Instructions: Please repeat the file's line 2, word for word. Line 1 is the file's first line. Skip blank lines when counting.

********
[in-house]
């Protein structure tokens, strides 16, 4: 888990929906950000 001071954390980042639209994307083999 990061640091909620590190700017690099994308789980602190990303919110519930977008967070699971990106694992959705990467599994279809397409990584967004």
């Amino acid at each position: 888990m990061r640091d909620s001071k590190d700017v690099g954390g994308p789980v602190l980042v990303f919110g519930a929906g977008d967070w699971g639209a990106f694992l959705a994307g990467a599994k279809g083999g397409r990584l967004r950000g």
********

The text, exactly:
């Protein structure tokens, strides 16, 4: 888990929906950000 001071954390980042639209994307083999 990061640091909620590190700017690099994308789980602190990303919110519930977008967070699971990106694992959705990467599994279809397409990584967004």